direction. At any exchange rate below E′$/£ in the diagram,RoR£ > RoR$. This condition will inspire

investors to move their funds to Britain with the higher rate of return. The subsequent increase in the

demand for pounds will raise the value of the pound on the Forex and E$/£ will rise (consequently, the

dollar value will fall). The exchange rate will continue to rise and the rate of return on pounds will fall

until RoR£ = RoR$ (IRP holds again) at E′$/£.

KEY TAKEAWAYS

•

In the interest rate parity model, when the $/£ exchange rate is less than the equilibrium rate,

the rate of return on British deposits exceeds the RoR on U.S. deposits. That inspires investors to

demand more pounds on the Forex to take advantage of the higher RoR. Thus the $/£ exchange

rate rises (i.e., the pound appreciates) until the equilibrium is reached when interest rate parity

holds.

•

In the interest rate parity model, when the $/£ exchange rate is greater than the equilibrium rate,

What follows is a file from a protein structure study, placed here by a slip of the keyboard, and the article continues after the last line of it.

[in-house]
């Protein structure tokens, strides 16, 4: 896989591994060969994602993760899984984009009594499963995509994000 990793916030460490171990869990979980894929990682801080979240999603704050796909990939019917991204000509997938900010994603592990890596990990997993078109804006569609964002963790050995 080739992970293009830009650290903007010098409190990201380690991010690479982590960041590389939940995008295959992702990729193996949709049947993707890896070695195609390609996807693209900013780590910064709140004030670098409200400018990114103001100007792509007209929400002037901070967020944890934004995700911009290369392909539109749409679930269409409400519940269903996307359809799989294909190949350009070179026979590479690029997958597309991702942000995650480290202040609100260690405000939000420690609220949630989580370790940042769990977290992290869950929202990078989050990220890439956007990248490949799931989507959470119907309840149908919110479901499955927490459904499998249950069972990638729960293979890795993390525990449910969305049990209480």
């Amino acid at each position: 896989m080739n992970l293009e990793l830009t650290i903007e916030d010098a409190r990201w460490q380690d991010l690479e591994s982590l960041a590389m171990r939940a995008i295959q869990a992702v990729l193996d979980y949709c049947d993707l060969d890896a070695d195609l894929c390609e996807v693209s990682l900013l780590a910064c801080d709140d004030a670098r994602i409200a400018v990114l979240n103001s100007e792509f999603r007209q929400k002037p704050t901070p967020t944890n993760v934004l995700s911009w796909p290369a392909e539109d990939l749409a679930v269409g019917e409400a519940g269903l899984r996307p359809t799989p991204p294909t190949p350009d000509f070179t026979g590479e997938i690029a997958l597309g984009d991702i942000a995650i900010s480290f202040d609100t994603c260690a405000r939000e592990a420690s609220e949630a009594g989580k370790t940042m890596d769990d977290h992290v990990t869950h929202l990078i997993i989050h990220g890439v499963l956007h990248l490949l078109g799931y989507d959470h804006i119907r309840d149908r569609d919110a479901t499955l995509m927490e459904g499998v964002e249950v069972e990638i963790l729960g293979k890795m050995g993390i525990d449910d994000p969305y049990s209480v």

the rate of return on U.S. deposits exceeds the RoR on British deposits. That inspires investors to

Saylor URL: http://www.saylor.org/books

Saylor.org

188

## International finance theory and policy

## 1 The International Economy and International Economics

## 2 GDP Unemployment, Inflation, and Government Budget Balances

## 3 Exchange Rate Regimes, Trade Balances, and Investment Positions

## 4 Business Cycles: Economic Ups and Downs

## 5 International Macroeconomic Institutions: The IMF and the World Bank

## 1 National Income and Product Accounts

## 2 National Income or Product Identity

## 4 Balance of Payments Accounts: Definitions

## 5 Recording Transactions on the Balance of Payments

## 2 Trade Imbalances and Jobs

Tài liệu liên quan